Well, it’s been a great year for music, and especially can’t-even-be-called-music. Seeing as the year is just about over, we’re going to wrap up with a list of the best albums of the year. We are glad to say that CTEBCM is and remains at the forefront of music journalism, and we are proud to present you the first top 5 of the year! Who really wants to wait until 2018 is actually over to decide what was best? Not us! Let’s stop pretending that releases in December matter. In fact, we can safely assume that nothing that comes out after today is worth mentioning. Anyway, let’s get down to it.
#5. Hago – Hago
A brilliant technical progressive metal album full of djenty riffs and exotic Middle Eastern scales, Hago’s self-titled debut is an instant classic. Also, they had the good sense to release it early in the year, so as to make it onto this list. Finally, the band sent us a free physical copy of their CD, that’s really what tipped the scale to include them as #5 on our list!
#4. Brian! – Chasms of Color and Thought
Brian! never fails to impress us with their wacky avant-garde yet mathy bassoon sound. Blending psychedelic and progressive vibes while venturing into experimental ambient spoken word tangents, they have put out one of the best albums of 2018. Especially considering that had they released it a month earlier, it wouldn’t even be worth mentioning.
#3. Unreal Overflows – Latent
We love the jazzy tech death of Unreal Overflows, especially how it breathes new life into the style originally pioneered by the likes of Cynic and Suffocation. They really know how to play guitar, very impressive!
#2. Grave Upheaval – Sciomancy
Grave Upheaval’s savagely macabre and twisted album makes you want to burn down a church in a fit of demonic possession. We’re pretty sure it would be a sweet card for your EDH deck, if it existed. You know what would be even darker than this album? If it were released in April, damning it to the oblivion of not being on our best of 2018 list.
#1!!! Justin Timberlake – Man of the Woods
Perennial CTEBCM favourite Justin Timberlake dropped another stunning LP this year, and we have to give it its due. This extremely challenging and borderline unlistenable album may be a polarizing choice, but we think it perfectly represents the aesthetic that the readers of our blog crave. You’ll definitely question if it even should be called music, or if it would be better released in December so that no one would have to consider it the best of 2018.
Well, that wraps up our best of the year list. There were many strong contenders who released albums in the months of January, February, and March, and, unfortunately, we can’t mention them all here, because none of them sent us free promos. But, without a doubt, there will not be any better music released this year. As for those artists foolish enough to release albums in December or any of the preceding eight months: well, they should have known better!
This April’s fool post was an idea we had, me and Dillon, perhaps before the end of 2016. Since then we always forgot or failed to take advantage of every opportunity to publish such a post. No more!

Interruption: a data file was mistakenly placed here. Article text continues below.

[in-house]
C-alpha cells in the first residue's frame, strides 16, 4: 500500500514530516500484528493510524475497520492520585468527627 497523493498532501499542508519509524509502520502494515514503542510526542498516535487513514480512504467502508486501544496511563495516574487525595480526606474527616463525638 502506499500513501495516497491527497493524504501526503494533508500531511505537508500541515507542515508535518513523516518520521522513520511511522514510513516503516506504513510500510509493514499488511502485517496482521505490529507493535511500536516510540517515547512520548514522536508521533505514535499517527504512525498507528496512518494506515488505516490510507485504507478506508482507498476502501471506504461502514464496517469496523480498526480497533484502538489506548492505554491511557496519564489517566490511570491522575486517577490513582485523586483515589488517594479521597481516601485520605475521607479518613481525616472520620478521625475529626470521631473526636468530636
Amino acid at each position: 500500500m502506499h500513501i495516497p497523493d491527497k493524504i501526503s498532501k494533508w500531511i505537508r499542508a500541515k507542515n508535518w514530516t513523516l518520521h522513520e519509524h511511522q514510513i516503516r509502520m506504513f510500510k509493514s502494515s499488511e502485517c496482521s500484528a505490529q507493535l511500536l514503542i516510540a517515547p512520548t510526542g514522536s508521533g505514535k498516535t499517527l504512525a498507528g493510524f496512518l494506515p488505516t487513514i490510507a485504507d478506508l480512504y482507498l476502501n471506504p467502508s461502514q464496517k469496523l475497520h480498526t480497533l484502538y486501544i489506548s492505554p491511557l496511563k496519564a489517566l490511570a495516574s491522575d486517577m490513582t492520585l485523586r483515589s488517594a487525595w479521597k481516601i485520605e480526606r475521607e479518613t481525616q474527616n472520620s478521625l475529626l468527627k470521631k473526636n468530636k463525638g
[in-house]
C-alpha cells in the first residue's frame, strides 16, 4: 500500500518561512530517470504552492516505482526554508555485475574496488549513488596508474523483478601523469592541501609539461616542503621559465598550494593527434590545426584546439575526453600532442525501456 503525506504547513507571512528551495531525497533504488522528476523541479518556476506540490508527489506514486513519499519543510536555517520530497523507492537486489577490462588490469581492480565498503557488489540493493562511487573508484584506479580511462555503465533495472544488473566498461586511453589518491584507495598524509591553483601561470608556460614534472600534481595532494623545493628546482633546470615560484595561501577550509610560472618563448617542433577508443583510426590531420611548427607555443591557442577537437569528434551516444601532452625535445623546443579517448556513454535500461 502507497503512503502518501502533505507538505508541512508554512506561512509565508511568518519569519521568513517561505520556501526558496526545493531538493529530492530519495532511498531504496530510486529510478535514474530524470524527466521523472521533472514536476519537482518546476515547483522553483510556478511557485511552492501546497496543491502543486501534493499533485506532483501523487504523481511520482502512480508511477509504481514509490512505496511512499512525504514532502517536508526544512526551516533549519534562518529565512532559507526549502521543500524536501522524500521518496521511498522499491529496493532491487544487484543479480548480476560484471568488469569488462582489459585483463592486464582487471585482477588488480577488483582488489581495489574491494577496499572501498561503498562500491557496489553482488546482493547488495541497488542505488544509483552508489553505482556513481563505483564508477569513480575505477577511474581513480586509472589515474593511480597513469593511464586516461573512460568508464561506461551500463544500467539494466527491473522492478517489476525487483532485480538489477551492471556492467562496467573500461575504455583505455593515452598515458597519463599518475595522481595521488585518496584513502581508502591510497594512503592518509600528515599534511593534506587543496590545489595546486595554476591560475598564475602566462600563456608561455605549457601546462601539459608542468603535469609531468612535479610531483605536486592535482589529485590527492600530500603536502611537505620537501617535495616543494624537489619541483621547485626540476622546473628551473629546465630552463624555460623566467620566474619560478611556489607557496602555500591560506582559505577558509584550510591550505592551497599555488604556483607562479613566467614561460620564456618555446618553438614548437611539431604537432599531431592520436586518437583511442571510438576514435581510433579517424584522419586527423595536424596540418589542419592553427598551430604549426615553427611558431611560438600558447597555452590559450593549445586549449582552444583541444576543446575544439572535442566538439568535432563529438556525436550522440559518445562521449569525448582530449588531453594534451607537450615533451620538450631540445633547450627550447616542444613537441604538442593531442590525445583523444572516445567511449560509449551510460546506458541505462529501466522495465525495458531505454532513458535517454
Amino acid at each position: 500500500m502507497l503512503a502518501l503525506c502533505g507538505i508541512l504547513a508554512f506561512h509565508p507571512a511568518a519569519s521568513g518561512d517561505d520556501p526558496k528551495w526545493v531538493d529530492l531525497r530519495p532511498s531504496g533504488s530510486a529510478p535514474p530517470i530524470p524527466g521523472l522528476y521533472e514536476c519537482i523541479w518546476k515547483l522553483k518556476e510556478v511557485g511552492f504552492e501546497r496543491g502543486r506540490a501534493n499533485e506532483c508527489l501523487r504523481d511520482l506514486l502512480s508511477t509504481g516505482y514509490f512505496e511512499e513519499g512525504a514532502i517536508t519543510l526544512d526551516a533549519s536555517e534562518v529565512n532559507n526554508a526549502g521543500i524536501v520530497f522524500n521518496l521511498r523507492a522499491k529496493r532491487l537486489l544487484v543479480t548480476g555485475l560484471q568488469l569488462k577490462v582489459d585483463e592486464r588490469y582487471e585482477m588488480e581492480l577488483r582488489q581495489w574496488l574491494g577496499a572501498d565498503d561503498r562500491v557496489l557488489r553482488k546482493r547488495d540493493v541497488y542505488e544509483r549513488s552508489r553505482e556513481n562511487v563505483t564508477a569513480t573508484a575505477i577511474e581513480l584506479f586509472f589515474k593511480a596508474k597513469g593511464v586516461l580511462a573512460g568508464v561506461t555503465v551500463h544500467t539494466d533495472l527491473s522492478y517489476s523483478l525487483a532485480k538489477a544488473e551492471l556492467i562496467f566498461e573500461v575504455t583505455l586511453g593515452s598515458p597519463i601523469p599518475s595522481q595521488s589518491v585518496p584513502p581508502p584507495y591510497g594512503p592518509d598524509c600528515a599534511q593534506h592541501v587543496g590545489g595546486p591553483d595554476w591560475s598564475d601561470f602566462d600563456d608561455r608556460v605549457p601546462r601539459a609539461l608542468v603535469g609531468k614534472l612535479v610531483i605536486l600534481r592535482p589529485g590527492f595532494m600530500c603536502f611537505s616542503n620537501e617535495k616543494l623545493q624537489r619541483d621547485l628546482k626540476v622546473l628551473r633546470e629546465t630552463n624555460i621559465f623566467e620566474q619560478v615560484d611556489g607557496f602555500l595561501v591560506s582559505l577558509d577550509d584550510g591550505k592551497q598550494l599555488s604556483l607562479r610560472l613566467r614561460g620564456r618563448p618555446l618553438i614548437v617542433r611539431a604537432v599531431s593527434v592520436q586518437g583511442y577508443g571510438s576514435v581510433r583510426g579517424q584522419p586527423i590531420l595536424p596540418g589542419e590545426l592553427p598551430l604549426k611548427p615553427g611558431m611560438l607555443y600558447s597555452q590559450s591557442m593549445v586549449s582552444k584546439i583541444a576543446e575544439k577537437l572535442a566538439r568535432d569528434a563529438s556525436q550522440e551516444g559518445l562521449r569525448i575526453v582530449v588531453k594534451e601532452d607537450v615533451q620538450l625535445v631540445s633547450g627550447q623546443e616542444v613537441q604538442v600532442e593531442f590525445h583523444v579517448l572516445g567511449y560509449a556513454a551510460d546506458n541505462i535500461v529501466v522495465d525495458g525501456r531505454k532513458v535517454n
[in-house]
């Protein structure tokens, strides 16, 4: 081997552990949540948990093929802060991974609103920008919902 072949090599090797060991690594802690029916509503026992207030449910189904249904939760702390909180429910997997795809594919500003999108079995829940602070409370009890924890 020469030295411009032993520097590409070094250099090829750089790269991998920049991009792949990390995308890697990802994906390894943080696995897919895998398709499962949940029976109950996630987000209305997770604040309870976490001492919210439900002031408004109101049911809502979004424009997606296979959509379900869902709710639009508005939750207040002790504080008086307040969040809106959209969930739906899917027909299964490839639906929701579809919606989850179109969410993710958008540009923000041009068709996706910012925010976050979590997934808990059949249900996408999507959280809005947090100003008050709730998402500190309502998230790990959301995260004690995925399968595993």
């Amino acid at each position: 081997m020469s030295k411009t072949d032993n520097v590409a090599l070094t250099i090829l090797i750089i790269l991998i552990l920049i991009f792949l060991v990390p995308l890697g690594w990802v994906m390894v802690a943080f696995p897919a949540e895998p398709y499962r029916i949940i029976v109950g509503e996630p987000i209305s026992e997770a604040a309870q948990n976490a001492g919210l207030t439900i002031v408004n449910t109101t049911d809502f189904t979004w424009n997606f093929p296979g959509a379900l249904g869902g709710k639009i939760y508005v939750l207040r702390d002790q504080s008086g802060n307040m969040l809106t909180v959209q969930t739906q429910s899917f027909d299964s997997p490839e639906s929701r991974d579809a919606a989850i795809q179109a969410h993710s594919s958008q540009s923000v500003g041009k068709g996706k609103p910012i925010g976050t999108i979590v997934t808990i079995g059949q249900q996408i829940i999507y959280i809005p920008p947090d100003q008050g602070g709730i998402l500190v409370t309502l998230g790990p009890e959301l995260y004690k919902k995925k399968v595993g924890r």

In a way, it’s more than a simple joke: it’s a statement, a critique of music journalism, and a tongue-in-cheek parody of it. For many years now, many outlets have competed to bring out their year’s-end list first – in 2018, we won that battle already! That might be good for the website, the number of clicks they can have, and ultimately their ad revenue. However, this is to the detriment of who these outlets work for: the fans and artists.
Fans, first, because they receive a faux sense of completion. Pitchfork’s best of 2017 posts started on December 11, NPR’s on the 12th, and Billboard’s on the 13. Some worse offenders were the Rolling Stone magazine, on November 29th, Paste magazine on the 27th, and CBC Music on the 20th! What does it say to the fans and artists out there? That no music published past mid-November is worth listening to? That if you release an album in December, you won’t get the attention of the more popular music outlets? At best, some magazines and website will write an “Albums We Missed” post, but that also means they are not judged by the same standards, and this post won’t reach the same audience as the real “Best Of” one.
We, and Toilet ov Hell, have been visibly against such practice. Calling for a boycott won’t work, not when it’s called by two music websites that are absolutely meaningless, when compared to the Pitchforks and Rolling Stones. We don’t know how to eradicate this pestilent, anti-journalistic practice, but we can try with humour.
At the end of the day, it’s a call on the common sense of people. We mustn’t let December become a musical desert because the bigger magazines close their floodgates in November. Albums released in this month should be judged on the same level as any other. To fans I say “Don’t close yourself to new music once you start seeing these Best Of posts coming out!” To outlets I say “Stop acting in such shameless self-interest and greed as this, be humble, and wait until the year is over before thinking of wrapping it up!” To artists I say “If you release your music in December, you will have to work twice as hard on promotion, but don’t let that change your plans. Put pressure on the promoters and reviewers, and maybe they’ll push their wrap-ups back!”
Happy Fools’ day.